Unpacking: From shelter to light.
by Elisabetta Bucciarelli
Everything stopped. Auction houses, galleries, our lives. The paths and the destinations have changed and some revised their goals.
Our perception of the space is different as well as our position in the space has shifted. Two questions still remain, both practical and existential for all of us: where should we place ourselves and how should we do it.
The concept of the distance became real, one meter, two meters. Touching is a luxury.
Studio Gariboldi, as all the art professionals, try to adapt to the new ordinary. The gallery picks according to its taste and its own capacity and offers observational and acquiring directions.
At this time it decided to turn the point of view and to restart trying to invert the terms of the matter.
Emballage is a place where we found shelter, is where the artwork is protected. The packing is a nest, a refuge for a painting or a sculpture. It is all about not getting hurt, retreating and avoiding fractures.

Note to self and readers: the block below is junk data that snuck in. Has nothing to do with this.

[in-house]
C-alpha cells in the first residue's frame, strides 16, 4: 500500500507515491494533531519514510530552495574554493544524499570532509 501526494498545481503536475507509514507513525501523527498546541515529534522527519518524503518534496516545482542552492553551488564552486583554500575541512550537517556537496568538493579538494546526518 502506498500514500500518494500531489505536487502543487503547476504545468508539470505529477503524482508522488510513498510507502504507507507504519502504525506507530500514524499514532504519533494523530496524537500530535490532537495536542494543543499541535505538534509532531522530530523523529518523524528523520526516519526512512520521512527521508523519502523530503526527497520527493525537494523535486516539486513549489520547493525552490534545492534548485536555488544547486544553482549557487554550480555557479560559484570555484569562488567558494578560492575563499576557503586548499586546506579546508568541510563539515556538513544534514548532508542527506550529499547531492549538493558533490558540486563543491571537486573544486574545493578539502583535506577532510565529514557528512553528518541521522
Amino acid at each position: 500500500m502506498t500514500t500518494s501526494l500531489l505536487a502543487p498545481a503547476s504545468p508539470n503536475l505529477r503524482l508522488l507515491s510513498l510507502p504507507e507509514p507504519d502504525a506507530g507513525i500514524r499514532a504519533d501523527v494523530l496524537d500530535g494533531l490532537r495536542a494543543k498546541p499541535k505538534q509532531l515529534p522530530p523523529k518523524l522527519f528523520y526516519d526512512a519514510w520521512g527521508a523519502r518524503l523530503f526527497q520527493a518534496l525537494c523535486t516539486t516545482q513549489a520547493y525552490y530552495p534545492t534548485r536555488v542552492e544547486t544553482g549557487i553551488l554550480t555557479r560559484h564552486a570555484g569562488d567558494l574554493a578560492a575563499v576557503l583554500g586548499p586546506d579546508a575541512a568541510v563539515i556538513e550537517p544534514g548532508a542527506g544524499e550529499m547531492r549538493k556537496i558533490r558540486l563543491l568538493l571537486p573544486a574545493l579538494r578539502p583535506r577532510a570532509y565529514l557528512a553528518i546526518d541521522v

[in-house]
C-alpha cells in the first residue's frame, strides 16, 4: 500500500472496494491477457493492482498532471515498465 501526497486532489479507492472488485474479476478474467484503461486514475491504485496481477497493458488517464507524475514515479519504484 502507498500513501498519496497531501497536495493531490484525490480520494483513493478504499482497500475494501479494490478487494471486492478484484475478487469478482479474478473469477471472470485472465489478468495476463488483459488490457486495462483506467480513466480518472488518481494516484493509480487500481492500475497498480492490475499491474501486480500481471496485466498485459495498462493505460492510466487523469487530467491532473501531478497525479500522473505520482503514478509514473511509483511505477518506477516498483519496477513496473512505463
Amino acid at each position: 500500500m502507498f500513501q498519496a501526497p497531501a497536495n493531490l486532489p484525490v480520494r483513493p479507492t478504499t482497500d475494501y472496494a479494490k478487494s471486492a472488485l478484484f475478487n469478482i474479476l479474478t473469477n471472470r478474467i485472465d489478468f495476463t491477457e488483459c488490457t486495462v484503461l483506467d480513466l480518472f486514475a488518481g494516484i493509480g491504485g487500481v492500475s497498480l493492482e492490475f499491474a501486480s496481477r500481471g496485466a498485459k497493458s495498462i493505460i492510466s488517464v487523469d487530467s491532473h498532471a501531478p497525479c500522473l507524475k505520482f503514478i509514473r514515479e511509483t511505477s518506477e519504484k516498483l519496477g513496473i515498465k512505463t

Only after being kept in a solidly protected and well built place, it can be possible to start the Unpacking again and to bring back to light the precious core of ourselves and of what we hold dear.
In our spaces (real and vitual), therefore, it will be visible in rotation the protected and behind the scene work of the gallery.
Leaning, still wrapped in plastic, next to the crates, here they are – fragments of spirit, significant objects – the work of the artists and our choices.
They are many, a miscellany of colors and tecniques of painters and sculptors, seeking the light again, a new light, the right space and time to be once more appreciated.
Unpacking: From Shelter to Light
In this new era of social distancing, our perception of space has shifted. There’s something uneasy in the air, an unhappy ripple emanating from anyone who shouts, “Stay away!” Acknowledging these dynamics, Studio Gariboldi is taking direction from the word emballage, which it defines as a shelter “where artwork is protected. . . . It is all about not getting hurt.” In its spaces, both real and virtual, the Studio has placed artworks that are ready to be seen again, their protective packaging set nearby. On display are works by Karel Appel, Francesco Clemente, Wassily Kandinsky, George Condo, and many more. —
E.C., Airmail.com, 2020